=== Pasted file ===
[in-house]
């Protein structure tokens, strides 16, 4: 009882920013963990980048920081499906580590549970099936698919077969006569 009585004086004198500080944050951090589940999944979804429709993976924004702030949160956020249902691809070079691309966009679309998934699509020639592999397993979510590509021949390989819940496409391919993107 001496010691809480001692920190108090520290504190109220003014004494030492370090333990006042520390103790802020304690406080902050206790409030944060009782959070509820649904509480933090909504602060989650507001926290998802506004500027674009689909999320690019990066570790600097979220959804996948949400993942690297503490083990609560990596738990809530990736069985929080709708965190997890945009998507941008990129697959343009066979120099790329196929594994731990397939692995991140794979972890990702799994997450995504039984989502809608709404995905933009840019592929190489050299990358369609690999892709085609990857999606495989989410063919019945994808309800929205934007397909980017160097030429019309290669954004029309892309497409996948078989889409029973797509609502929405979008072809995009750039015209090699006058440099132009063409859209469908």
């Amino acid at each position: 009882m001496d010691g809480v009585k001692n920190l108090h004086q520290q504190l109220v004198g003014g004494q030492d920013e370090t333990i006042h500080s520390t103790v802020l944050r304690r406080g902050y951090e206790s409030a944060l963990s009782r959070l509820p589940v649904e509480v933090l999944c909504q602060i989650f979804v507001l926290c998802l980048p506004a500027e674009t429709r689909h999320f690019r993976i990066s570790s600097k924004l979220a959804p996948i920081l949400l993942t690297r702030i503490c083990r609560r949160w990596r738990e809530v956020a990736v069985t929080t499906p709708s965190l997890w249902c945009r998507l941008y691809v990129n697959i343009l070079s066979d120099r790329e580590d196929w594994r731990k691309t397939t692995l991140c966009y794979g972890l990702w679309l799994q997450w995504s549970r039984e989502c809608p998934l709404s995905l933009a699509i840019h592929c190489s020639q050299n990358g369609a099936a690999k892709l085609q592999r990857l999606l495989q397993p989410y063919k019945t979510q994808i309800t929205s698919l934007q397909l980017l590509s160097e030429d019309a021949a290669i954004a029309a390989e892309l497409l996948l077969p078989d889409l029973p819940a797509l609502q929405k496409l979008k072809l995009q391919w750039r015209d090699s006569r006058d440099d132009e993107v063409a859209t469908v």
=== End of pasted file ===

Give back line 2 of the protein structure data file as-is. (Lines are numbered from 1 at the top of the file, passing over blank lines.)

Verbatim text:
């Protein structure tokens, strides 16, 4: 009882920013963990980048920081499906580590549970099936698919077969006569 009585004086004198500080944050951090589940999944979804429709993976924004702030949160956020249902691809070079691309966009679309998934699509020639592999397993979510590509021949390989819940496409391919993107 001496010691809480001692920190108090520290504190109220003014004494030492370090333990006042520390103790802020304690406080902050206790409030944060009782959070509820649904509480933090909504602060989650507001926290998802506004500027674009689909999320690019990066570790600097979220959804996948949400993942690297503490083990609560990596738990809530990736069985929080709708965190997890945009998507941008990129697959343009066979120099790329196929594994731990397939692995991140794979972890990702799994997450995504039984989502809608709404995905933009840019592929190489050299990358369609690999892709085609990857999606495989989410063919019945994808309800929205934007397909980017160097030429019309290669954004029309892309497409996948078989889409029973797509609502929405979008072809995009750039015209090699006058440099132009063409859209469908």